managed care
A system in which financing, administration, and delivery of health care are combined to provide medical services to subscribers for a prepaid fee.
A traditional form of health insurance that covers the insured against a potential loss of money from medical expenses for an illness or accident.
health maintenance organization (HMO)
A health plan that combines coverage of health care costs and delivery of health care for a prepaid premium.
individual practice (or independent)association (IPA)
A type of HMO that contracts with groups of physicians who practice in their own offices and receive a per-member payment from participating HMOs to provide a full range of health services for members.
preferred provider organization(PPO) or preferred provider association (PPA)
A network of independent physicians, hospitals, and other health care providers who contract with an insurance carrier to provide medical care at a discount rate to patients who are part of the insurer's plan.
physician-hospital organization (PHO)
A health care plan in which physicians join with hospitals to provide a medical care delivery system and then contract for insurance with a commercial carrier or an HMO.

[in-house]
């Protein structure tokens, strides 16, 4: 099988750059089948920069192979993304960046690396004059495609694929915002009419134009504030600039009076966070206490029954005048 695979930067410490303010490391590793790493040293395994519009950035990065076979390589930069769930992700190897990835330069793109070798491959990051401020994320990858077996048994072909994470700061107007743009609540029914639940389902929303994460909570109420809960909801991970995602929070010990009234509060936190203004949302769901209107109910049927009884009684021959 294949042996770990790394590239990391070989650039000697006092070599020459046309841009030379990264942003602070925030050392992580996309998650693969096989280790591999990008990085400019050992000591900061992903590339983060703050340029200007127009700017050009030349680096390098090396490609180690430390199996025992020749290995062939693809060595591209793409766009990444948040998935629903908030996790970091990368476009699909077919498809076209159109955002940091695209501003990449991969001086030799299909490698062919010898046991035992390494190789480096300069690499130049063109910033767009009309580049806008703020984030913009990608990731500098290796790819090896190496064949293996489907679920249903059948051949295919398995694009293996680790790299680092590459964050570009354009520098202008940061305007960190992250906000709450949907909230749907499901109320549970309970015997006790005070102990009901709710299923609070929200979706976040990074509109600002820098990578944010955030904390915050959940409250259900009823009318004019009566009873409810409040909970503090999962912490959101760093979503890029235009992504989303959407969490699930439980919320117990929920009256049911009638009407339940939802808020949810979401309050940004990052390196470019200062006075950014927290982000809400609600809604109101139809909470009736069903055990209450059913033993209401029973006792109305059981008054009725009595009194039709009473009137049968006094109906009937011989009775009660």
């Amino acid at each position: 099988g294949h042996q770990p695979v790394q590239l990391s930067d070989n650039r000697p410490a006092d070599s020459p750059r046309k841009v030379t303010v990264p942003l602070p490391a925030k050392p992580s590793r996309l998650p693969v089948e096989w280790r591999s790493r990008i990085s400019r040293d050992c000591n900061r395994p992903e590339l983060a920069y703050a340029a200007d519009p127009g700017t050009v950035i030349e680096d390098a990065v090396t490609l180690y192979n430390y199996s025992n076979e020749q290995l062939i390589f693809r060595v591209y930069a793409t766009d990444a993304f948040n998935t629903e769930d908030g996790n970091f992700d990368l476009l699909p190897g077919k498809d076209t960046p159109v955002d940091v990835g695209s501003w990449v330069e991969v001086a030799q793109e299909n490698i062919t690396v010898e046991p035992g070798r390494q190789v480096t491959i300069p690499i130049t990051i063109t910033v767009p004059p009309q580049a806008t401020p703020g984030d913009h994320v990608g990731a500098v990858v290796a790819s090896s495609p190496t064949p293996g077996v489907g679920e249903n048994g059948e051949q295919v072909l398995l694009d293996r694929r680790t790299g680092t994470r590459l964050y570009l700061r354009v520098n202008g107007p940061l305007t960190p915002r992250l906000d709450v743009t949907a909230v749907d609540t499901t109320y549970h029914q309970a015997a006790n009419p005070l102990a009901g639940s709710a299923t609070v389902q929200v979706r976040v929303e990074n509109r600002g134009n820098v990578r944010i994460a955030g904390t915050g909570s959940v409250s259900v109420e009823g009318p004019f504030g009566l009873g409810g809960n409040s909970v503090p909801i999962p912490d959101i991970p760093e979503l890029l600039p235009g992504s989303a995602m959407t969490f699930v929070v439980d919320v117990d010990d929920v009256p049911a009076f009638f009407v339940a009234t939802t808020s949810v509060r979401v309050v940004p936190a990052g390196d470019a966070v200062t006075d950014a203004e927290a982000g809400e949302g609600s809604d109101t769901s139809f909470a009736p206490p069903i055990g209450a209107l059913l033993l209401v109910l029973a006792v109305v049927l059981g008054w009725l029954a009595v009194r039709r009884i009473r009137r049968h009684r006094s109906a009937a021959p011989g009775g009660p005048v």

gatekeeper physician
The primary care physician who directs the medical care of managed care health plan members.
open access
A managed care feature whereby subscribers may see any in-network health care provider without a referral.
primary care physician (PCP)
The physician responsible for directing all of a patient's medical care and determining whether the patient should be referred for specialty care.
point-of-service plan (POS)
A health care plan that allows members to seek health care from nonnetwork physicians but pays the highest benefits for care when it is given by the PCP or via a referral from the PCP.
Health Care Quality Improvement Act of 1986 (HCQIA)
A federal statute passed to improve the quality of medical care nationwide. One provision established the National Practitioner Data Bank.
National Practitioner Bank (NPDB)
A repository of information about health care practitioners, established by the Health Care Quality Improvement Act of 1986.
Health Insurance Portability and Accountability Act of 1996 (HIPAA)